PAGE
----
In this method, you prioritize debt with the highest interest rates. If you have several debts with high-interest rates, you may be losing money even if you pay the minimum payment. This is because the high-interest rate makes you pay more over the course of the debt than if you just paid more than the minimum. This method requires patience and psychological resilience because it will take a while to see results. But it’s well worth it just to take care of the costly interest burden.
Mathematically, the avalanche method will ultimately save you time and money. Logically, it makes sense to pay down the loan that’s the highest in interest rates. But sometimes it’s not as easy as ranking your debt by interest rate. It might be best for you to try the snowball method or a mixture of the two methods instead.
If you have multiple debts with lower interest rates, you should use the snowball method: pay off smaller debts first and then go for the bigger ones. This method has the benefit of giving you a feeling of accomplishment with smaller wins on your way to taking down the largest debt.
For example, you have three loans: a $300 car payment with $30 minimum payment, $5,000 student loan with $500 minimum payment, and $10,000 on medical bills with a $1,000 minimum payment. With the snowball method, you would first make sure you can pay the minimum on all three loans. Then, hit the smallest loan with full payment. You would start with a payment of $300 + $30 + $500 + $1,000 = $1,830. This will get rid of an entire debt in one payment. Your monthly payments will decrease by $30, which you can invest back into paying off your remaining loans. Dave Ramsey, the creator of the snowball method, has more information about his method on his website.
While the avalanche and snowball methods of reducing debt may be opposites, it could be in your favor to combine them. With a hybrid mixture of the two, you will experience easy wins while continuing to pay off higher-interest debts.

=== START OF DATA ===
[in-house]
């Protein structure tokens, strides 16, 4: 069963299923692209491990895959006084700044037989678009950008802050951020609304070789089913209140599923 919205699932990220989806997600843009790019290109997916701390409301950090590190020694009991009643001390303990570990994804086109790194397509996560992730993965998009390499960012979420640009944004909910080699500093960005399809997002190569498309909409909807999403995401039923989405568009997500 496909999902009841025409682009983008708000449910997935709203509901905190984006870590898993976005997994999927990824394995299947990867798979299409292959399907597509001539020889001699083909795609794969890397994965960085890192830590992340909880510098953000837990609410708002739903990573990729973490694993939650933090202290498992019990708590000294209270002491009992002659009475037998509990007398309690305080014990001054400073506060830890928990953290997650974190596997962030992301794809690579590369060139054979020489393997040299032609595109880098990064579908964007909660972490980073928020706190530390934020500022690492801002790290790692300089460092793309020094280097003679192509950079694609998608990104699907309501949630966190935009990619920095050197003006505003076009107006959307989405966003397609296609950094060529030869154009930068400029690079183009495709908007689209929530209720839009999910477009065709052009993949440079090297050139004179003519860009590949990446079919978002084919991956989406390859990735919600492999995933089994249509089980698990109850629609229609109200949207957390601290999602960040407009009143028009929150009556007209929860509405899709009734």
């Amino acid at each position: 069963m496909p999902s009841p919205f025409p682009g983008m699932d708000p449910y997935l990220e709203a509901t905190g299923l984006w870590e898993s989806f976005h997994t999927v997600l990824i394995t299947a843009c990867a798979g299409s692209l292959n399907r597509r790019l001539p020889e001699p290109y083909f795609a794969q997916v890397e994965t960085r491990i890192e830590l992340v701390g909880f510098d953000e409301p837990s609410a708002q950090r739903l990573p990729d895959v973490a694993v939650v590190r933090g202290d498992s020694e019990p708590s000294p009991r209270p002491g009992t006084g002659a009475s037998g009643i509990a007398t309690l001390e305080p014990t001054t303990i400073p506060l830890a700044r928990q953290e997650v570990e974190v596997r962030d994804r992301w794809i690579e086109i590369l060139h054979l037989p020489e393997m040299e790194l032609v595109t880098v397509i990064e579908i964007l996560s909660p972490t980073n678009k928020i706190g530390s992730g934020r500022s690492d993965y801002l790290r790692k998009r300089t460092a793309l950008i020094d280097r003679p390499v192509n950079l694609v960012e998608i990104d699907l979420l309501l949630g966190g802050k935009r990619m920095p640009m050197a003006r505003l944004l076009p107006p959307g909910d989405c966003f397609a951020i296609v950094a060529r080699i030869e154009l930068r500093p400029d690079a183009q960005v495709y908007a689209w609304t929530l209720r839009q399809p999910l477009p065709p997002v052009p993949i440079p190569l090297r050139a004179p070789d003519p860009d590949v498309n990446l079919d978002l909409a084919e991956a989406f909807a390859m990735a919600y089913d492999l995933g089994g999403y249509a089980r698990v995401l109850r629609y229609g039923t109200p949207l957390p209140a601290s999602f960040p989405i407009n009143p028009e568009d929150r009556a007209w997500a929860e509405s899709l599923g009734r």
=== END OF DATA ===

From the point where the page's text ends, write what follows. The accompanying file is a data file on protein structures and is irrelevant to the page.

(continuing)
Say you have a $10,000 loan with 5% interest (yielding a $42 minimum payment), a $25,000 loan with 3% interest (a $63 minimum payment), and a $2,000 with 55% interest ($92 minimum payment). You’ll want to pay off the $2,000 loan first because it’s the highest interest rate and the lowest debt amount. This will help you roll-over the $92 minimum payment to your next loan: the $25,000 debt. It will take time and hard work to pay off the $25,000 debt, but your last debt ($10,000 loan) will be paid off even faster after you’ve fully paid off $25,000.
BALANCE TRANSFER METHOD
Another method is to essentially mortgage your credit card debt by transferring your balance to another credit card. This works if you have a high-interest rate on your current card and find a lower rate card. You’ll pay less interest over time, so you’ll end up saving money. Some cards offer 0% interest for a limited time, offering a reprieve from paying down interest.
Besides balance transfer fees, which can vary from 3-5%, watch out for hidden fees or clauses about missing payment. The penalties can be severe, and you can end up paying more in the long run simply from paying off extra penalty fees.
CONSOLIDATE YOUR DEBT
Debt consolidation is similar to transferring your credit card balance to another lower interest rate credit card, except it’s for loans. If you have multiple loans, paying off all of them with a single loan can reduce your monthly payments and even lower your overall payment. There are companies online who offer this service. You can also use a local bank, or you can arrange it privately.
When is this is a good option? As with most financial analysis, you’ll have to organize and compile your debt numbers. Find out the total effective interest rate with this equation. Compare that interest rate to the loan you’re considering, including any extra out-of-pocket fees. If the cost is lower with the single loan, you should use it to consolidate your current loans.